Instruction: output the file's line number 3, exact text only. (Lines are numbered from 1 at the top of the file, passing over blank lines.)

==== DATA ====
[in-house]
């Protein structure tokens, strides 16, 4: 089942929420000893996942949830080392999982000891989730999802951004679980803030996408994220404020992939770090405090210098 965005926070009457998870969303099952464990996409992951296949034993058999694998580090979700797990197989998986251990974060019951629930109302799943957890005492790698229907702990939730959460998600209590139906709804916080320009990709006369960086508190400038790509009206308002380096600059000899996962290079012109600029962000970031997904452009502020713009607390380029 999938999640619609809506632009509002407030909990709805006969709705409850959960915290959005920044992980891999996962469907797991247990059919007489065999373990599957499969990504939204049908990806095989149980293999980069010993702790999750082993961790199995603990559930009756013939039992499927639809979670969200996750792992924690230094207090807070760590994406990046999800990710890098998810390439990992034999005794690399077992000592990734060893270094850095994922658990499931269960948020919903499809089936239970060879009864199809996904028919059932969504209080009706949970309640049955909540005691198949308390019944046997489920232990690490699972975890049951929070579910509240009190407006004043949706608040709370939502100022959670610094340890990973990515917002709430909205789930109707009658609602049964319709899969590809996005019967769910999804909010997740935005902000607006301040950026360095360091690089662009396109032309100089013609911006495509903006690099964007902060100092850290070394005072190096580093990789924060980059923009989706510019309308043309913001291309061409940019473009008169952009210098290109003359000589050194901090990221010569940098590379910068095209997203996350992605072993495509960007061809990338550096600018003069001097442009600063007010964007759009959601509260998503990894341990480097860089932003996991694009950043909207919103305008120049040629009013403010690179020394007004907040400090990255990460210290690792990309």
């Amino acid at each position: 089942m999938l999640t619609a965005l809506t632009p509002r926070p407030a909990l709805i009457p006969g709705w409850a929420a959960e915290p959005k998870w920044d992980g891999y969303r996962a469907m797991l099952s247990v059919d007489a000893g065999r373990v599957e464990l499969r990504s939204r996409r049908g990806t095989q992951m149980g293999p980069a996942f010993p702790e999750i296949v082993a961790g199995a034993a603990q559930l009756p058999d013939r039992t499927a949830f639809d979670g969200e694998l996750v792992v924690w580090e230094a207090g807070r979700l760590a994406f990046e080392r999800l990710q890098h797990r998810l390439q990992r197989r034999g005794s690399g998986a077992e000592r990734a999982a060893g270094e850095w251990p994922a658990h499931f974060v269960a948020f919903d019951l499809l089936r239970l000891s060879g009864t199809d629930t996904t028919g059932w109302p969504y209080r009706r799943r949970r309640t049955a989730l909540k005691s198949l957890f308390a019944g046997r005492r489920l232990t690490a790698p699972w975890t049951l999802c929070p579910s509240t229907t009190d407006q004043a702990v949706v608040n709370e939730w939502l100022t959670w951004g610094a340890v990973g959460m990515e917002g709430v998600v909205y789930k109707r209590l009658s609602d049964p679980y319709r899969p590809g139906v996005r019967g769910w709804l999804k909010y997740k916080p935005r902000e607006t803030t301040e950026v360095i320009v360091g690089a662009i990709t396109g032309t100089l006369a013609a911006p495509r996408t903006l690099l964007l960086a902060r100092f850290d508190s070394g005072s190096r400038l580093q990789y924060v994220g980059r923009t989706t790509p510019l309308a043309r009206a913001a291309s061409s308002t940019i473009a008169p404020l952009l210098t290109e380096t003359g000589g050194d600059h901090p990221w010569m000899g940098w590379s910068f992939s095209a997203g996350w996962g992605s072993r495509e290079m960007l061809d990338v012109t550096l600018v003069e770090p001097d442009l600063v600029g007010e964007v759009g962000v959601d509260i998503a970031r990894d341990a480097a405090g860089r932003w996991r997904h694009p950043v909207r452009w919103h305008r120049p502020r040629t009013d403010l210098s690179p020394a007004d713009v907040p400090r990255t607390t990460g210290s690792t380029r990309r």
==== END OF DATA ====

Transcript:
């Amino acid at each position: 089942m999938l999640t619609a965005l809506t632009p509002r926070p407030a909990l709805i009457p006969g709705w409850a929420a959960e915290p959005k998870w920044d992980g891999y969303r996962a469907m797991l099952s247990v059919d007489a000893g065999r373990v599957e464990l499969r990504s939204r996409r049908g990806t095989q992951m149980g293999p980069a996942f010993p702790e999750i296949v082993a961790g199995a034993a603990q559930l009756p058999d013939r039992t499927a949830f639809d979670g969200e694998l996750v792992v924690w580090e230094a207090g807070r979700l760590a994406f990046e080392r999800l990710q890098h797990r998810l390439q990992r197989r034999g005794s690399g998986a077992e000592r990734a999982a060893g270094e850095w251990p994922a658990h499931f974060v269960a948020f919903d019951l499809l089936r239970l000891s060879g009864t199809d629930t996904t028919g059932w109302p969504y209080r009706r799943r949970r309640t049955a989730l909540k005691s198949l957890f308390a019944g046997r005492r489920l232990t690490a790698p699972w975890t049951l999802c929070p579910s509240t229907t009190d407006q004043a702990v949706v608040n709370e939730w939502l100022t959670w951004g610094a340890v990973g959460m990515e917002g709430v998600v909205y789930k109707r209590l009658s609602d049964p679980y319709r899969p590809g139906v996005r019967g769910w709804l999804k909010y997740k916080p935005r902000e607006t803030t301040e950026v360095i320009v360091g690089a662009i990709t396109g032309t100089l006369a013609a911006p495509r996408t903006l690099l964007l960086a902060r100092f850290d508190s070394g005072s190096r400038l580093q990789y924060v994220g980059r923009t989706t790509p510019l309308a043309r009206a913001a291309s061409s308002t940019i473009a008169p404020l952009l210098t290109e380096t003359g000589g050194d600059h901090p990221w010569m000899g940098w590379s910068f992939s095209a997203g996350w996962g992605s072993r495509e290079m960007l061809d990338v012109t550096l600018v003069e770090p001097d442009l600063v600029g007010e964007v759009g962000v959601d509260i998503a970031r990894d341990a480097a405090g860089r932003w996991r997904h694009p950043v909207r452009w919103h305008r120049p502020r040629t009013d403010l210098s690179p020394a007004d713009v907040p400090r990255t607390t990460g210290s690792t380029r990309r």